In recent years we’ve all encountered men’s rights activism (MRA) in some form or another—from caustic online commenters, to the full-on harassers of 4chan, to the recent firestorm surrounding Asheville, N.C., coffee shop owner Jared Rutledge, who wrote blog posts critiquing the bodies of women he’d slept with. (He even kept an Excel spreadsheet.)
I was filled with disgust while reading about Mr. Rutledge, but also curious about the “manosphere,” as some participants have termed it, where he spent much of his time and which is purportedly centered on the subreddit Theredpill. I was prepared for the worst, and my while I won’t go into the details of my feminist cred, it’s significant—so imagine my surprise when I found myself sympathetic to many of the concerns, thoughts and needs expressed there.
Inarguably, gender roles have been upended in recent years—women now attain more higher education than men and college-educated single, childless women in metro areas make 8 percent more money than their male counterparts. In the confusion that has ensued, women worry about our reproductive choices and changing gender roles and how both will affect our careers, romantic lives and the lives of our children, if we have them.
One thing we probably haven’t thought about is how the tumult has made men feel. (Having said that, just because it’s an adjustment for men, doesn’t mean that what came before was equitable or reasonable.)
So perhaps it makes sense that the majority of what I found in the mainstream “manosphere” was actually just young men discussing and negotiating their lives. They expressed curiosity about everything—from how to dress, to how to feel masculine without offending women, to who should pay on a date—perhaps because, as has been noted repeatedly, men don’t have the emotionally close friendships women do.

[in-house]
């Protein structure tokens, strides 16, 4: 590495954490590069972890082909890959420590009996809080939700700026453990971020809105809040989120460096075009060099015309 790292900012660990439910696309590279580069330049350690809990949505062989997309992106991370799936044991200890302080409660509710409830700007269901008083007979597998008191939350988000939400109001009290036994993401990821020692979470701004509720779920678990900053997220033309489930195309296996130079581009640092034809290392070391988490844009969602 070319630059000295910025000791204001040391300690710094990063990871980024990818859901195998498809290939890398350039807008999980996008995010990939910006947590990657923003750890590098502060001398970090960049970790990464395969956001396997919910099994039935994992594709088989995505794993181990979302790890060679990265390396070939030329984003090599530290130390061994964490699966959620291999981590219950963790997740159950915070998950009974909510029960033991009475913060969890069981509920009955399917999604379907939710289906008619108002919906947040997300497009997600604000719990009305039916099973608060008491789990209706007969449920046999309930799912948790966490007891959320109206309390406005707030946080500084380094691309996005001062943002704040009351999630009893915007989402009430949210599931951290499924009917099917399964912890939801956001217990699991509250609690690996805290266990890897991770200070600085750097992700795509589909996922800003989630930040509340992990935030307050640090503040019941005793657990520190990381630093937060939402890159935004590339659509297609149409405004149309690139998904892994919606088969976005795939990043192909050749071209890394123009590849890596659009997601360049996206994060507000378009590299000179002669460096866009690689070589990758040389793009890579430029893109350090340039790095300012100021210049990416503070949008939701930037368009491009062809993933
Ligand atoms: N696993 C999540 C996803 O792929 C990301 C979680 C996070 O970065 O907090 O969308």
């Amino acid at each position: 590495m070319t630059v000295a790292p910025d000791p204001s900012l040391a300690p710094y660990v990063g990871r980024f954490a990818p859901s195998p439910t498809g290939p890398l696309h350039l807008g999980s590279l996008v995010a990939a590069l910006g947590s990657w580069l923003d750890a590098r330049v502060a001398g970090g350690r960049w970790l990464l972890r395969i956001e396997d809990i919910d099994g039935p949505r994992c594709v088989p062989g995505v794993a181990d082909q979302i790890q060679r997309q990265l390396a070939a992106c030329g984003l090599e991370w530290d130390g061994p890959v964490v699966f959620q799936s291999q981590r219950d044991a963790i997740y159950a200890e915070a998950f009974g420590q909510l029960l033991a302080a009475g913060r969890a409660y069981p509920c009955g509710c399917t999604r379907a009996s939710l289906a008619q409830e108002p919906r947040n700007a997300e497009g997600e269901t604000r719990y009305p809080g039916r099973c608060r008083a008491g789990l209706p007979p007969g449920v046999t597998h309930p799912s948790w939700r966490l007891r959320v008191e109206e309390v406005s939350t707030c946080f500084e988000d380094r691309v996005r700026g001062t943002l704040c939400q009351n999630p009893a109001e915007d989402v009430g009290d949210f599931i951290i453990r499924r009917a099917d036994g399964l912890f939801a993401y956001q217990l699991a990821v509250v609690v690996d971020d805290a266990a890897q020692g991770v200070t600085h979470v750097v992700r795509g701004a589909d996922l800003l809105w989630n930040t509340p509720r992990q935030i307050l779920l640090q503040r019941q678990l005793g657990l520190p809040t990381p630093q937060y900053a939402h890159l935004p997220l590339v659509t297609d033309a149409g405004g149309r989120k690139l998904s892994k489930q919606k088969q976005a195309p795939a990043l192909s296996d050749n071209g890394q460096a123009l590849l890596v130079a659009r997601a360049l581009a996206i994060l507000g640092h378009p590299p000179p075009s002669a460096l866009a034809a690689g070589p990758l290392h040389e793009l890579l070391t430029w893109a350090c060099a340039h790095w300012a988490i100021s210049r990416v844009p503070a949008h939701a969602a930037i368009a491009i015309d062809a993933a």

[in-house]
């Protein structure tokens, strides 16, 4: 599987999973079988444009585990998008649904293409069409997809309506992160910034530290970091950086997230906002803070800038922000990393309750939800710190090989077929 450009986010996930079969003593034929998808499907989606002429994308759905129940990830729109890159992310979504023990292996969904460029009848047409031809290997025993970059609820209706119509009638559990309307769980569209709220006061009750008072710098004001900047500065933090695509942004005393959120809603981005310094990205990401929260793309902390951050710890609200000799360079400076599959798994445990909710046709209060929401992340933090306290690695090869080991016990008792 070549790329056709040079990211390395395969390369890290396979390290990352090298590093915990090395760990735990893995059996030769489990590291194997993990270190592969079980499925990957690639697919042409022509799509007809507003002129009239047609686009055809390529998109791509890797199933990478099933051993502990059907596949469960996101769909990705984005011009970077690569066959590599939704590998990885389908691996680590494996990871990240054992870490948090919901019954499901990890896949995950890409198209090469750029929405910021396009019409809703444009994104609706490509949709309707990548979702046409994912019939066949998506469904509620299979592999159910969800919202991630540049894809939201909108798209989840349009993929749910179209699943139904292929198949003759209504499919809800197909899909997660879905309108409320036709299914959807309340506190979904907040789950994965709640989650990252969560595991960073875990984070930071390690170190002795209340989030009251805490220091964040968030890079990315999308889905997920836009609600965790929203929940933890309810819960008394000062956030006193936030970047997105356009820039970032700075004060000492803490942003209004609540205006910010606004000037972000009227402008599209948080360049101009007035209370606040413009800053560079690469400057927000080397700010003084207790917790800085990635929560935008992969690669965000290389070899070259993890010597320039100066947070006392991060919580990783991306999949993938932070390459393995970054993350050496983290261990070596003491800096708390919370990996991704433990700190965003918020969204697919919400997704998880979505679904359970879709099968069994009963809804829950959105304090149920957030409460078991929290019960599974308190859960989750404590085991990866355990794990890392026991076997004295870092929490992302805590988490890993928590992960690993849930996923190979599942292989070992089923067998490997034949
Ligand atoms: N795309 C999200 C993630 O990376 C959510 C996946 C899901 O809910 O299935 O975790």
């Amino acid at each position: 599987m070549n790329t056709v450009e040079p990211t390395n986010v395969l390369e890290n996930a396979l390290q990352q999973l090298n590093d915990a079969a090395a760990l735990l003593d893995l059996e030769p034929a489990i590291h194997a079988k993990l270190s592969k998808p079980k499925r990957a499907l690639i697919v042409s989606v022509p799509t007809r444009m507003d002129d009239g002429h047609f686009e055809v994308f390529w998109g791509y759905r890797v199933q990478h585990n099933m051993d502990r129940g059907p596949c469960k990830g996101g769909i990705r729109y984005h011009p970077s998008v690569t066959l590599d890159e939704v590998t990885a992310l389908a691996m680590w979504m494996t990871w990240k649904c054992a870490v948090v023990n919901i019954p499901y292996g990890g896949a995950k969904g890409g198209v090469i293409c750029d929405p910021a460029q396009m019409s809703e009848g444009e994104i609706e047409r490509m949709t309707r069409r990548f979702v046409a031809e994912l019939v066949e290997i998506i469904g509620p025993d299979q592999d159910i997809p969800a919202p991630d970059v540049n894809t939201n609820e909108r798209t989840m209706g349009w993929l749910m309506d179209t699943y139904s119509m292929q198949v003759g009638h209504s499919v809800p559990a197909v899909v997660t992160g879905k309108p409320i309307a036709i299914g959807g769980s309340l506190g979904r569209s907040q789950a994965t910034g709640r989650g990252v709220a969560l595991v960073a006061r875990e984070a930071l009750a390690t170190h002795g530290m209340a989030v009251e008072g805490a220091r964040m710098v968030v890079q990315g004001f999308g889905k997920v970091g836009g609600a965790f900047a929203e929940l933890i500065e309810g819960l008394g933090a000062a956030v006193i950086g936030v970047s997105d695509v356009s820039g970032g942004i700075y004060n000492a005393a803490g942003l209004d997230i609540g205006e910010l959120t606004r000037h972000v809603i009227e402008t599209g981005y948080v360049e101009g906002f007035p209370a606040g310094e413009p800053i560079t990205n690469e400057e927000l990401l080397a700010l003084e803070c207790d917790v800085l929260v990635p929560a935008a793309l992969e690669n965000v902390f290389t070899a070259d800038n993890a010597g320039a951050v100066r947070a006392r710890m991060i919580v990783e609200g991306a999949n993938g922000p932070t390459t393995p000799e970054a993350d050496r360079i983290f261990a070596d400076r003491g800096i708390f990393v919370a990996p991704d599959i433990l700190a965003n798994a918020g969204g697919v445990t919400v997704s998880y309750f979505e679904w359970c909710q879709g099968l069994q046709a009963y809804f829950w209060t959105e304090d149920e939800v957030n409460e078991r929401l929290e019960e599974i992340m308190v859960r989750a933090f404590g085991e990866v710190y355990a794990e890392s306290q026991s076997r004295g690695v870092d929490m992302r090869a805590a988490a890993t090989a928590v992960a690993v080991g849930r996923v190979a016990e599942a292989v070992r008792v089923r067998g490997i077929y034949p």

On “TRP,” as they call it (a reference to The Matrix that you just have to swallow, as it were) men were telling one another that it’s O.K. to be rejected, that things get better, advising one another to read, to cultivate interests, to work out and eat healthy and care about themselves—the kind of things we see in media aimed at women every day. But it’s advice almost anyone can use.
Of course, there’s plenty of misogynist claptrap in this little (but growing) world, too. However, at their core, most posts on TRP either seek or provide practical advice. For instance, on a recent thread, one man worried he’d been exposed to HPV. Others responded linking to studies that show he probably doesn’t need to worry—or be mad at women—because the virus usually clears up on its own. It’s the kind of exchange women have in, say, the comments section of a Jezebel article.
Of course, a lot of the advice on TRP is framed in a way where it’s supposed to help men get laid. But it’s hard to get angry about a board devoted to emotionally manipulating women into sex when Cosmopolitan publishes “7 Ways to Make Him Ache for You.”
What sickens some about these men’s approach to women is the use of economic jargon with regard to “game.” But again, that’s a way of thinking that women can be just as guilty of. The other week I told a girlfriend, on the topic of men in my life, that I was “optioning a bunch of scripts, but not sure what film I want to produce.” Not so different from what a TRP Redditor would call “spinning plates”—keeping a cadre of women on hand without commitment.
In the end, my deep dive into the MRA Reddit wasn’t a hate read—it was elucidating. Perhaps the movement—something so hateful on its face—could actually help the sexes work out their difficulties? I’m not sure, but in the meantime, I’m going to go work out, cultivate my interests and take care of myself.